Conceptualizing lethal autonomous weapon systems and their impact on the conduct of war - A study on the incentives, implementation and implications of weapons independent of human control

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Conceptualizing lethal autonomous weapon systems and their impact on the conduct of war - A study on the incentives, implementation and implications of weapons independent of human control

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dc.contributor.author Simon, Sascha
dc.date.accessioned 2019-10-17T09:42:07Z
dc.date.available 2019-10-17T09:42:07Z
dc.date.issued 2019 en_US
dc.identifier.uri http://hdl.handle.net/2043/30241
dc.description.abstract The thesis has aimed to study the emergence of a new weapons technology, also known as ‘killer robots’ or lethal autonomous weapon system. It seeks to answer what factors drive the development and deployment of this weapon system without ‘meaningful human control’, a component that allows the decision to kill to be delegated to machines. The research question focuses on seeking the motivations to develop and deploy LAWS, as well as the consequences this would have on military conduct and conflict characteristics. The incentives they bring up and the way of adopting them has been studied by synthesizing antinomic democratic peace theory and adoption capacity theory respectively. The findings of this qualitative content analysis lead to two major conclusions. (1) That LAWS present severe risk avoidance and costs reduction potential for the user. These factors have a more prevalent pull on democracies than autocracies, since they stand to benefit from LAWS’ specific capabilities more in comparison. (2) That their adoption is aided by low financial intensity needed to adopt it, due to the high commercial profitability and applicability of AI technology, and the ease of a spillover to military sphere. Their adoption is hindered by high organizational capital needed to implement the drastic changes LAWS bring. All of this leads to the prediction that LAWS are likely to proliferate further, at a medium speed, and potentially upset the balance of power. en_US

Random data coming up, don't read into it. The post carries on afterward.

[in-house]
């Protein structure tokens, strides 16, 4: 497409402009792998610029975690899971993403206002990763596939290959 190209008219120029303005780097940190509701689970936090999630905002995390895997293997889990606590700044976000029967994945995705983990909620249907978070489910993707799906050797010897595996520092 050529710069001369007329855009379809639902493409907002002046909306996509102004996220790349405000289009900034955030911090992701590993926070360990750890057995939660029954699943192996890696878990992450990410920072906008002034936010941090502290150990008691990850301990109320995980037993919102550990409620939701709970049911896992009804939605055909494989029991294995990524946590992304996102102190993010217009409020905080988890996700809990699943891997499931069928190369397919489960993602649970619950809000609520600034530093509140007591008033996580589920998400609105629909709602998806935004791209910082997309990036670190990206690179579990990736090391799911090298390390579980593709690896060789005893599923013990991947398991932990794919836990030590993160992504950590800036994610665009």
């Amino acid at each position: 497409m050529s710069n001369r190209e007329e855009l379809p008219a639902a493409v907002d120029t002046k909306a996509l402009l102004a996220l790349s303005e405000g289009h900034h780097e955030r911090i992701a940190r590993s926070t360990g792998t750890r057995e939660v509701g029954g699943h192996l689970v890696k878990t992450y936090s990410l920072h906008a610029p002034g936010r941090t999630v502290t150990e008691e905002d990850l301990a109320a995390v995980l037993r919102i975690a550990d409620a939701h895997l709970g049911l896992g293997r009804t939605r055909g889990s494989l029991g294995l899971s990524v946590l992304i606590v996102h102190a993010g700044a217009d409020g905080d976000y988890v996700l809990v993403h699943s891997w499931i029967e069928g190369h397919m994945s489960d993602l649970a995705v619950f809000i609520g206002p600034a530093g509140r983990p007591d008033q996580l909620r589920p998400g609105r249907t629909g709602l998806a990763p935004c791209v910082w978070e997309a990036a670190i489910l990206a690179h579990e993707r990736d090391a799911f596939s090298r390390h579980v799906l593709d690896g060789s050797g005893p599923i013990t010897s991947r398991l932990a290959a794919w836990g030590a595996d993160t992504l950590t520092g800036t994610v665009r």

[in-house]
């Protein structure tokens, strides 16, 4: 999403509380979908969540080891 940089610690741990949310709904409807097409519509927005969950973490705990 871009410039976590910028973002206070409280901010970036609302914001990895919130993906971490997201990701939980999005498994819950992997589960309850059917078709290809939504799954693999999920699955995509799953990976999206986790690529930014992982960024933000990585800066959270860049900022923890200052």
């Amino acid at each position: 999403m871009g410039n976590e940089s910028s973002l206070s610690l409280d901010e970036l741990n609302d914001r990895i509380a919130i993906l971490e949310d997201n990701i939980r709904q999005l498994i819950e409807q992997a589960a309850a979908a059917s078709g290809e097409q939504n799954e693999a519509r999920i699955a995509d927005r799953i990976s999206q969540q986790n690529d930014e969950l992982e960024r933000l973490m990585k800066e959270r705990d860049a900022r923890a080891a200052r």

dc.format.extent 38 en_US
dc.language.iso eng en_US
dc.publisher Malmö universitet/Kultur och samhälle sv_SE
dc.subject Lethal autonomous weapon systems en_US
dc.subject LAWS en_US
dc.subject Autonomy en_US
dc.subject Automation en_US
dc.subject Technology en_US
dc.subject Security en_US
dc.subject War en_US
dc.subject Ethics en_US
dc.subject Arms control en_US
dc.subject Proliferation en_US
dc.subject Democratic Peace Theory en_US
dc.subject Adaption Capacity Theory en_US
dc.subject Diffusion en_US
dc.subject Meaningful human control en_US
dc.subject Killer Robots en_US
dc.title Conceptualizing lethal autonomous weapon systems and their impact on the conduct of war - A study on the incentives, implementation and implications of weapons independent of human control en_US
dc.title.alternative Conceptualizing lethal autonomous weapon systems and their impact on the conduct of war - A study on the incentives, implementation and implications of weapons independent of human control en_US
dc.type M2 en_US
dc.setspec.uppsok SocialBehaviourLaw en_US
dcterms.relation.coopPrivate Herr
dc.contributor.examiner Lindström, Fredrik
dc.contributor.supervisor Chatzoglakis, Dimosthenis
mahlocal.xprt.faculty2019 KS
mahlocal.xprt.institution2019 GPS
mahlocal.xprt.program Internationella relationer
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